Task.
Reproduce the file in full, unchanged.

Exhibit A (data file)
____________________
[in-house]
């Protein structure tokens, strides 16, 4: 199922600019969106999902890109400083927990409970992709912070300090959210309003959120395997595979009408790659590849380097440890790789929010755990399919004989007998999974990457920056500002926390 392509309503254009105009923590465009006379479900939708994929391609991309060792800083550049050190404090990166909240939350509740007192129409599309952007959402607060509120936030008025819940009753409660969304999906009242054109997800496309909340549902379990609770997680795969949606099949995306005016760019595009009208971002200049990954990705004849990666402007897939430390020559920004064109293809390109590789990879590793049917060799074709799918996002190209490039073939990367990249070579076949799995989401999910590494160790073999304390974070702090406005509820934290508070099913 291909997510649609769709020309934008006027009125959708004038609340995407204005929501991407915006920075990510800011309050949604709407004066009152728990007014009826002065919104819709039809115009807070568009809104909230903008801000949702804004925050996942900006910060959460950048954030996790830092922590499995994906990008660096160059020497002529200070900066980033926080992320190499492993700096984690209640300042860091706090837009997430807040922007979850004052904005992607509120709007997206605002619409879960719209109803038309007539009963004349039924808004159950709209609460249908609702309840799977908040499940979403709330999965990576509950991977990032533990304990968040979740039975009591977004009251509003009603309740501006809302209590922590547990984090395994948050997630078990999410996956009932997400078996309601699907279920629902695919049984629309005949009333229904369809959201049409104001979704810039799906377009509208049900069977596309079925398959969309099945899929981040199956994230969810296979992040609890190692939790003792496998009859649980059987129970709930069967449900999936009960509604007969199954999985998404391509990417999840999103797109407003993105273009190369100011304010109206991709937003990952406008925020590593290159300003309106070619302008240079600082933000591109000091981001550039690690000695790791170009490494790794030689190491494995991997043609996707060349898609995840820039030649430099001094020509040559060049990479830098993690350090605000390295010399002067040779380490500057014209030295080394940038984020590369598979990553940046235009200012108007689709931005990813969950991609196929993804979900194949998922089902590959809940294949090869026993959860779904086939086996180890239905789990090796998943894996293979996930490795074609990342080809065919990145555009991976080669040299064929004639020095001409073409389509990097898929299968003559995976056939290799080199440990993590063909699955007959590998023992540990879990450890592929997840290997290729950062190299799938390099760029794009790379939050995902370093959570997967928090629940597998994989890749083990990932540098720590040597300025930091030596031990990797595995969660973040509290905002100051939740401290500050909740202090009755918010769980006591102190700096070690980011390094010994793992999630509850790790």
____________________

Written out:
[in-house]
């Protein structure tokens, strides 16, 4: 199922600019969106999902890109400083927990409970992709912070300090959210309003959120395997595979009408790659590849380097440890790789929010755990399919004989007998999974990457920056500002926390 392509309503254009105009923590465009006379479900939708994929391609991309060792800083550049050190404090990166909240939350509740007192129409599309952007959402607060509120936030008025819940009753409660969304999906009242054109997800496309909340549902379990609770997680795969949606099949995306005016760019595009009208971002200049990954990705004849990666402007897939430390020559920004064109293809390109590789990879590793049917060799074709799918996002190209490039073939990367990249070579076949799995989401999910590494160790073999304390974070702090406005509820934290508070099913 291909997510649609769709020309934008006027009125959708004038609340995407204005929501991407915006920075990510800011309050949604709407004066009152728990007014009826002065919104819709039809115009807070568009809104909230903008801000949702804004925050996942900006910060959460950048954030996790830092922590499995994906990008660096160059020497002529200070900066980033926080992320190499492993700096984690209640300042860091706090837009997430807040922007979850004052904005992607509120709007997206605002619409879960719209109803038309007539009963004349039924808004159950709209609460249908609702309840799977908040499940979403709330999965990576509950991977990032533990304990968040979740039975009591977004009251509003009603309740501006809302209590922590547990984090395994948050997630078990999410996956009932997400078996309601699907279920629902695919049984629309005949009333229904369809959201049409104001979704810039799906377009509208049900069977596309079925398959969309099945899929981040199956994230969810296979992040609890190692939790003792496998009859649980059987129970709930069967449900999936009960509604007969199954999985998404391509990417999840999103797109407003993105273009190369100011304010109206991709937003990952406008925020590593290159300003309106070619302008240079600082933000591109000091981001550039690690000695790791170009490494790794030689190491494995991997043609996707060349898609995840820039030649430099001094020509040559060049990479830098993690350090605000390295010399002067040779380490500057014209030295080394940038984020590369598979990553940046235009200012108007689709931005990813969950991609196929993804979900194949998922089902590959809940294949090869026993959860779904086939086996180890239905789990090796998943894996293979996930490795074609990342080809065919990145555009991976080669040299064929004639020095001409073409389509990097898929299968003559995976056939290799080199440990993590063909699955007959590998023992540990879990450890592929997840290997290729950062190299799938390099760029794009790379939050995902370093959570997967928090629940597998994989890749083990990932540098720590040597300025930091030596031990990797595995969660973040509290905002100051939740401290500050909740202090009755918010769980006591102190700096070690980011390094010994793992999630509850790790």